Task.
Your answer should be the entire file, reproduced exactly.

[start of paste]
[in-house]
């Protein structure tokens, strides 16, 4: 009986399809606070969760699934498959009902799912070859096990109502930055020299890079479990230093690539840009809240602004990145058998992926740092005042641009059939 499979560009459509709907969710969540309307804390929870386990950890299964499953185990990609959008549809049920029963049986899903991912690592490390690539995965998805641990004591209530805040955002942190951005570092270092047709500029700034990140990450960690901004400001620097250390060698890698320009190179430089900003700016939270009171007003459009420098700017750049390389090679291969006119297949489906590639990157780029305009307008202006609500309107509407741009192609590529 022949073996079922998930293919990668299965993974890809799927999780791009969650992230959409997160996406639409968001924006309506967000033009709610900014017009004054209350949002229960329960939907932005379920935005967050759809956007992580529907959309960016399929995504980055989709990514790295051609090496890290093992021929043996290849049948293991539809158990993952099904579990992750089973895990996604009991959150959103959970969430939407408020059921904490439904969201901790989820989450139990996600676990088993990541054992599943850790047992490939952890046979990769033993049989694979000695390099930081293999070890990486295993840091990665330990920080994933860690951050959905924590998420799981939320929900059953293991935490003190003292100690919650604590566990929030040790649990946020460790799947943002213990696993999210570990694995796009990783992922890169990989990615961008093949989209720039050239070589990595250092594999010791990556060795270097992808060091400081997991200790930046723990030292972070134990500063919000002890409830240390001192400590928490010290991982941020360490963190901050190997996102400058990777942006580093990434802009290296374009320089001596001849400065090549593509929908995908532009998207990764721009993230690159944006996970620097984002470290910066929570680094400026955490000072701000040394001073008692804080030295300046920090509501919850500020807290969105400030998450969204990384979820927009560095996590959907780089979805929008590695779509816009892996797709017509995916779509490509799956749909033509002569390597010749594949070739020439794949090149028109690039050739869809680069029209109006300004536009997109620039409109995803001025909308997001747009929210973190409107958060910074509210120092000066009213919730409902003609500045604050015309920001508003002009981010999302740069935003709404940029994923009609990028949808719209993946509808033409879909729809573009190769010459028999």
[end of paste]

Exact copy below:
[in-house]
């Protein structure tokens, strides 16, 4: 009986399809606070969760699934498959009902799912070859096990109502930055020299890079479990230093690539840009809240602004990145058998992926740092005042641009059939 499979560009459509709907969710969540309307804390929870386990950890299964499953185990990609959008549809049920029963049986899903991912690592490390690539995965998805641990004591209530805040955002942190951005570092270092047709500029700034990140990450960690901004400001620097250390060698890698320009190179430089900003700016939270009171007003459009420098700017750049390389090679291969006119297949489906590639990157780029305009307008202006609500309107509407741009192609590529 022949073996079922998930293919990668299965993974890809799927999780791009969650992230959409997160996406639409968001924006309506967000033009709610900014017009004054209350949002229960329960939907932005379920935005967050759809956007992580529907959309960016399929995504980055989709990514790295051609090496890290093992021929043996290849049948293991539809158990993952099904579990992750089973895990996604009991959150959103959970969430939407408020059921904490439904969201901790989820989450139990996600676990088993990541054992599943850790047992490939952890046979990769033993049989694979000695390099930081293999070890990486295993840091990665330990920080994933860690951050959905924590998420799981939320929900059953293991935490003190003292100690919650604590566990929030040790649990946020460790799947943002213990696993999210570990694995796009990783992922890169990989990615961008093949989209720039050239070589990595250092594999010791990556060795270097992808060091400081997991200790930046723990030292972070134990500063919000002890409830240390001192400590928490010290991982941020360490963190901050190997996102400058990777942006580093990434802009290296374009320089001596001849400065090549593509929908995908532009998207990764721009993230690159944006996970620097984002470290910066929570680094400026955490000072701000040394001073008692804080030295300046920090509501919850500020807290969105400030998450969204990384979820927009560095996590959907780089979805929008590695779509816009892996797709017509995916779509490509799956749909033509002569390597010749594949070739020439794949090149028109690039050739869809680069029209109006300004536009997109620039409109995803001025909308997001747009929210973190409107958060910074509210120092000066009213919730409902003609500045604050015309920001508003002009981010999302740069935003709404940029994923009609990028949808719209993946509808033409879909729809573009190769010459028999």